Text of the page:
A major problem of Material Kit for me is it isn't written in TypeScript and there isn't any plans to support its TypeScript version. I rolled up my sleeve and started converting their components to TypeScript and if you'll ask me, I am still on it.
In summary, I used the Create React App with TypeScript support and I am spending some time converting Material Kit to TypeScript before I start developing against it. All of these components are going to be hosted on Bit.
If you feel I am crazy or I have gotten something wrong, I'll be willing to listen to your opinion. Also, if you want to have a share of whatever TypeScript version of Material Kit I end up coming up with, let me know.
- Automatically curried2
- Point free programming1
related Ramda posts
- It's just stupidly simple, yet so magical26
- Easier and cleaner than Redux18
- Automagic updates13
- React integration13
- Computed properties10
- ES6 observers and obversables8
- Global stores7
- Flexible architecture the requeriment3
- Has own router package (mobx-router)1
related MobX posts
The front end for Heap begun to grow unwieldy. The original jQuery pieces became difficult to maintain and scale, and a decision was made to introduce Backbone.js, Marionette, and TypeScript. Ultimately this ended up being a “detour” in the search for a scalable and maintainable front-end solution. The system did allow for developers to reuse components efficiently, but adding features was a difficult process, and it eventually became a bottleneck in advancing the product.
Today, the Heap product consists primarily of a customer-facing dashboard powered by React, MobX, and TypeScript on the front end. We wrote our migration to React and MobX in detail last year here.
By switching our state management to MobX we removed approximately 40% of our boilerplate code and simplified our front-end development flow, which in the ends allowed us to focus more into product features rather than architectural choices.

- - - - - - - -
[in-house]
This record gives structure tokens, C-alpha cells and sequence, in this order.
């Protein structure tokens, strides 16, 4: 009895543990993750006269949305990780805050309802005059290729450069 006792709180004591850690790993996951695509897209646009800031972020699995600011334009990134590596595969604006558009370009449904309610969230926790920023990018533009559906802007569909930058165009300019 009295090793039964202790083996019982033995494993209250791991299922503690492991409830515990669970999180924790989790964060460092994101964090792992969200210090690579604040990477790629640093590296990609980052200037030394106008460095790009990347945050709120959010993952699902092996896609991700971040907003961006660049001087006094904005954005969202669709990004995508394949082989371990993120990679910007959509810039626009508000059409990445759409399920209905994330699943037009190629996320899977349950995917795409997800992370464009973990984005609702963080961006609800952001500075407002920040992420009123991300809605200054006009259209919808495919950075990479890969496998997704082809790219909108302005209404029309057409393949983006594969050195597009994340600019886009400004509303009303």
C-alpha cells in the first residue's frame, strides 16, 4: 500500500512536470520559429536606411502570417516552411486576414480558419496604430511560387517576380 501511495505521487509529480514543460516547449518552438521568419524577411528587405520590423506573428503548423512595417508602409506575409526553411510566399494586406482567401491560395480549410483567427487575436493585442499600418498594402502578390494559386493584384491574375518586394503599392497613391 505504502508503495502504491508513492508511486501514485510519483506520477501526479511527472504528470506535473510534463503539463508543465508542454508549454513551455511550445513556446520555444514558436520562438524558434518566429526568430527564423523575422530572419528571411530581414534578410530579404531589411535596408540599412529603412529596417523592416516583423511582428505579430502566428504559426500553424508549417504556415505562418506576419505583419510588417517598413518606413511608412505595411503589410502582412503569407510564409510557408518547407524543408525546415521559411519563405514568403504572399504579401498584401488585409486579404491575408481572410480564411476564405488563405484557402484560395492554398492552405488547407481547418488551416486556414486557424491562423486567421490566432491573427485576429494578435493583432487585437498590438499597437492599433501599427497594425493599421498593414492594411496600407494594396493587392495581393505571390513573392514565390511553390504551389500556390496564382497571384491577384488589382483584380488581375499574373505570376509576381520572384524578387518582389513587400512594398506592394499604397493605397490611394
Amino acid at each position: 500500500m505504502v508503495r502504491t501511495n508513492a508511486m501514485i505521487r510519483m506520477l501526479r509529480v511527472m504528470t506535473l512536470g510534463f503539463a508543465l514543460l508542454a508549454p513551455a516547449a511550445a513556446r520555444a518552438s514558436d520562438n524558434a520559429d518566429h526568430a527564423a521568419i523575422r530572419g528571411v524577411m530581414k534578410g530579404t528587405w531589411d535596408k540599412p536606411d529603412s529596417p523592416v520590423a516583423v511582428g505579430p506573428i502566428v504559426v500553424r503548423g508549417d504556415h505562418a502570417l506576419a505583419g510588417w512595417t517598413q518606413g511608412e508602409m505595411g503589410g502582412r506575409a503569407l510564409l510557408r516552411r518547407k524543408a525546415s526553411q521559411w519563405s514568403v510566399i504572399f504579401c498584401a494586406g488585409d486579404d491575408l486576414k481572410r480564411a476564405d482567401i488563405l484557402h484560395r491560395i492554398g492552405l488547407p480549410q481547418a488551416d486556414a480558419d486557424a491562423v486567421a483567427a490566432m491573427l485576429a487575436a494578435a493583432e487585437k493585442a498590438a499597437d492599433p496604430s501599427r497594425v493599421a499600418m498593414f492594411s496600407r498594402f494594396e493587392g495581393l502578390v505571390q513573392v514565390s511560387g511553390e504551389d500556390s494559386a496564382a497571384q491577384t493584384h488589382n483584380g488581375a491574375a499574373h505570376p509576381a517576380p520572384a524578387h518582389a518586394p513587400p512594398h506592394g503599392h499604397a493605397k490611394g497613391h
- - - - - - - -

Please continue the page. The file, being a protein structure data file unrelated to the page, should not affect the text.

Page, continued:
- Easy to test7
- Easy to learn1
related redux-saga posts
Choosing redux-saga for my async Redux.js middleware, for a React application, instead of the typical redux-thunk .
Redux-saga is much easier to test than Redux-thunk - it requires no module mocking at all. Converting from redux-thunk to redux-saga is easy enough, as you are only refactoring the action creators - not your redux store or your react components. I've linked a github repo that shows the same solution with both, including Jest tests.
related axios posts
- Great concurrency model32
- Actor Library12
- Open source10
- Message driven5
- Mixing futures with Akka tell is difficult3
- Closing of futures2
- No type safety2
- Very difficult to refactor1
- Typed actors still not stable1
related Akka posts
To solve the problem of scheduling and executing arbitrary tasks in its distributed infrastructure, PagerDuty created an open-source tool called Scheduler. Scheduler is written in Scala and uses Cassandra for task persistence. It also adds Apache Kafka to handle task queuing and partitioning, with Akka to structure the library’s concurrency.
The service’s logic schedules a task by passing it to the Scheduler’s Scala API, which serializes the task metadata and enqueues it into Kafka. Scheduler then consumes the tasks, and posts them to Cassandra to prevent data loss.
- High Performance9
- Easy to use4
- Just like it3
- Limited resources to learn from2